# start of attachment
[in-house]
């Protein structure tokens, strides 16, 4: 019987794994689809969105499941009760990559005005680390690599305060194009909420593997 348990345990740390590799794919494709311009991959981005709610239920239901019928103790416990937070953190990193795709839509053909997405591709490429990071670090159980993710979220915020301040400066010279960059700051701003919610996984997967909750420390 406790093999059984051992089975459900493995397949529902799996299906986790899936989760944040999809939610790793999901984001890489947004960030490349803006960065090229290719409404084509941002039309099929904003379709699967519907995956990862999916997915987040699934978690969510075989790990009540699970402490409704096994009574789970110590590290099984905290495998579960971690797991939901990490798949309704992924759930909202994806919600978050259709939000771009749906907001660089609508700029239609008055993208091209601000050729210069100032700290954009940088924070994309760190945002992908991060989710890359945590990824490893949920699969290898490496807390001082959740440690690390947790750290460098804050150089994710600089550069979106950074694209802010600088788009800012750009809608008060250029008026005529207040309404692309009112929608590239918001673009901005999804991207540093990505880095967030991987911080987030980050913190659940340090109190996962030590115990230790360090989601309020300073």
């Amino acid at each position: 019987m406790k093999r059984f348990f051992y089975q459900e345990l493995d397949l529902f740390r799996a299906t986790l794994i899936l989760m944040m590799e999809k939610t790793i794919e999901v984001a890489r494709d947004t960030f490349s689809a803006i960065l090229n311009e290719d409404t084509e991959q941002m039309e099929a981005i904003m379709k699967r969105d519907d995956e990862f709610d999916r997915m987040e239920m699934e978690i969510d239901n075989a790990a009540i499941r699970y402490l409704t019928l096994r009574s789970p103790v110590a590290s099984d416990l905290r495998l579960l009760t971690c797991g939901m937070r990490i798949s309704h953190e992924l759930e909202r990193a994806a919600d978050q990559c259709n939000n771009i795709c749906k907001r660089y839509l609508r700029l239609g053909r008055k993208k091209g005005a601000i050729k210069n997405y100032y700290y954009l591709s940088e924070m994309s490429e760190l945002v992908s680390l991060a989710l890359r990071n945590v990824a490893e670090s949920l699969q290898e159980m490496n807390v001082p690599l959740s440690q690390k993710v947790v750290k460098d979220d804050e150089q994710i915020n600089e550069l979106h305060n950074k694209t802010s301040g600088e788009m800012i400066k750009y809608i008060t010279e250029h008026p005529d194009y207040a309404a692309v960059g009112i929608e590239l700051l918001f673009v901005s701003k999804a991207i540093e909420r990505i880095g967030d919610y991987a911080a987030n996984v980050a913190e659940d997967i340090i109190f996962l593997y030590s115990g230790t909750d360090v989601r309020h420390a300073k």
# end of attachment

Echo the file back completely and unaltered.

[in-house]
């Protein structure tokens, strides 16, 4: 019987794994689809969105499941009760990559005005680390690599305060194009909420593997 348990345990740390590799794919494709311009991959981005709610239920239901019928103790416990937070953190990193795709839509053909997405591709490429990071670090159980993710979220915020301040400066010279960059700051701003919610996984997967909750420390 406790093999059984051992089975459900493995397949529902799996299906986790899936989760944040999809939610790793999901984001890489947004960030490349803006960065090229290719409404084509941002039309099929904003379709699967519907995956990862999916997915987040699934978690969510075989790990009540699970402490409704096994009574789970110590590290099984905290495998579960971690797991939901990490798949309704992924759930909202994806919600978050259709939000771009749906907001660089609508700029239609008055993208091209601000050729210069100032700290954009940088924070994309760190945002992908991060989710890359945590990824490893949920699969290898490496807390001082959740440690690390947790750290460098804050150089994710600089550069979106950074694209802010600088788009800012750009809608008060250029008026005529207040309404692309009112929608590239918001673009901005999804991207540093990505880095967030991987911080987030980050913190659940340090109190996962030590115990230790360090989601309020300073």
């Amino acid at each position: 019987m406790k093999r059984f348990f051992y089975q459900e345990l493995d397949l529902f740390r799996a299906t986790l794994i899936l989760m944040m590799e999809k939610t790793i794919e999901v984001a890489r494709d947004t960030f490349s689809a803006i960065l090229n311009e290719d409404t084509e991959q941002m039309e099929a981005i904003m379709k699967r969105d519907d995956e990862f709610d999916r997915m987040e239920m699934e978690i969510d239901n075989a790990a009540i499941r699970y402490l409704t019928l096994r009574s789970p103790v110590a590290s099984d416990l905290r495998l579960l009760t971690c797991g939901m937070r990490i798949s309704h953190e992924l759930e909202r990193a994806a919600d978050q990559c259709n939000n771009i795709c749906k907001r660089y839509l609508r700029l239609g053909r008055k993208k091209g005005a601000i050729k210069n997405y100032y700290y954009l591709s940088e924070m994309s490429e760190l945002v992908s680390l991060a989710l890359r990071n945590v990824a490893e670090s949920l699969q290898e159980m490496n807390v001082p690599l959740s440690q690390k993710v947790v750290k460098d979220d804050e150089q994710i915020n600089e550069l979106h305060n950074k694209t802010s301040g600088e788009m800012i400066k750009y809608i008060t010279e250029h008026p005529d194009y207040a309404a692309v960059g009112i929608e590239l700051l918001f673009v901005s701003k999804a991207i540093e909420r990505i880095g967030d919610y991987a911080a987030n996984v980050a913190e659940d997967i340090i109190f996962l593997y030590s115990g230790t909750d360090v989601r309020h420390a300073k």